May/June Gardening Tips
Harmful insects become more active as the weather warms. Watch for chinch bugs, trips, scale, mites, caterpillars, and an army of other bugs. But be cautious with the insecticides because as along with the bad bugs are some the beneficial insects such as bees, butterflies, and ladybugs. Indiscriminate or overuse of insecticides tend to throw off the natural good-bug/bad-bug balance in your garden.
Yellowing of new growth on gardenias usually indicates a micronutrient deficiency but some yellowing of older leaves is normal.
May and June are the months to consider heavy pruning of many plants including trees which may be a threat during the upcoming hurricane season. Prepare for hurricane season by checking trees for damaged or weak branches and pruning if needed. When fertilized and watered, if required, they will come back and produce dense, bushy growth during this month despite the pruning. If you are still hoping to plant a traditional vegetable, herb or annual garden this month, these are your best bets:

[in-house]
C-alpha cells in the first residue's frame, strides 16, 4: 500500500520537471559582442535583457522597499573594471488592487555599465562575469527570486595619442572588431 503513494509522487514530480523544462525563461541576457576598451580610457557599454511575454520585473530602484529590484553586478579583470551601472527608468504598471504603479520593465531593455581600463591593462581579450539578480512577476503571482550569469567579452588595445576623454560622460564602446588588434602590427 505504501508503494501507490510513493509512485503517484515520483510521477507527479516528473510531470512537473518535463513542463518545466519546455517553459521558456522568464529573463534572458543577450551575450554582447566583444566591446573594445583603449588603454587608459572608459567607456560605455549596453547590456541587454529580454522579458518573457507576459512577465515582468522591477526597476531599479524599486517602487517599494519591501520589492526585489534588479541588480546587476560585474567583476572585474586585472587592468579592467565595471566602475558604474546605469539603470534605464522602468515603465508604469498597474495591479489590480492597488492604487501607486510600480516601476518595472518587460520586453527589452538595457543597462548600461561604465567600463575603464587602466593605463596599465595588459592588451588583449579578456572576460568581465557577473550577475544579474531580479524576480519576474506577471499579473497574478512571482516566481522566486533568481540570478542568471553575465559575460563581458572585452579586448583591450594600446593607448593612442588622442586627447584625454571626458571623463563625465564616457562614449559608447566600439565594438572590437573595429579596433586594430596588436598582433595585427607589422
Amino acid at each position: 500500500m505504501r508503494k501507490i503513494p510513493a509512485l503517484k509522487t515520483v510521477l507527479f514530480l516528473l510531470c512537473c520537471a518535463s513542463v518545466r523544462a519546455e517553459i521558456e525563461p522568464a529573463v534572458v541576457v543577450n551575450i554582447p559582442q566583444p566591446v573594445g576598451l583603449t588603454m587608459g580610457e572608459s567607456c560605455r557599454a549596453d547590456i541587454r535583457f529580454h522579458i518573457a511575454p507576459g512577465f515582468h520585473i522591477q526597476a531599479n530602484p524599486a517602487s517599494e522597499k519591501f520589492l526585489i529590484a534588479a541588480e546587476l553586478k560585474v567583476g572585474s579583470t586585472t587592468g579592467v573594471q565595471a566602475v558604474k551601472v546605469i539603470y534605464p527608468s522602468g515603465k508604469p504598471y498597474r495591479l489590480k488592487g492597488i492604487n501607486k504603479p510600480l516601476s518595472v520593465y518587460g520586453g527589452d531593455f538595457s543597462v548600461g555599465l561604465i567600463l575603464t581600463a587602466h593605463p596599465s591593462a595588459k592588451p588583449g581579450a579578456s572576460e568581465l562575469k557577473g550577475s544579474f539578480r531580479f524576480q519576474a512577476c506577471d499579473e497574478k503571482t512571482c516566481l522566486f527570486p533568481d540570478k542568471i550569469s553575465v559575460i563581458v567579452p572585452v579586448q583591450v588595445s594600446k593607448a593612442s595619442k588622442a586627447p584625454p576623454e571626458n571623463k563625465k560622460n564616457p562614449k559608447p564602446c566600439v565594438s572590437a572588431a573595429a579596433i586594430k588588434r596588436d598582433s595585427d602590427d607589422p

Vegetables: Cherry Tomatoes, Collards, Cowpeas, Lima Beans, Malabar Spinach, Mustard, Okra, Peanuts, Pumpkins, New Zealand Spinach, Snap Beans, Southern Peas, Squash, Sweet Potatoes, Turnips, Yams, and Beans.
Herbs: Basil, Chives, Dill, Sage, Savory, Sweet Marjoram, Mexican Tarragon, Mint, Rosemary, and Thyme.
Flowers: Balsam, Begonias, Blue Daze, Celosia, Coleus, Cosmos, Cockscomb, Four-o'clocks, Hollyhocks, Impatiens, Marigolds, Moon Vine, Morning Glories, Ornamental Peppers, Periwinkles, Petunias, Portulaca, Purslane, Salvia, Sunflowers, Wax Begonias, and Zinnias.
Bulbs: Agapanthus, Blood Lilies, Caladiums, Canna, Crinums, Daylilies, Gladioli, Gloriosa Lilies and Spider Lilies.
Lawn Care: Encourage healthy growth and discourage insects, weeds, and diseases by mowing correctly.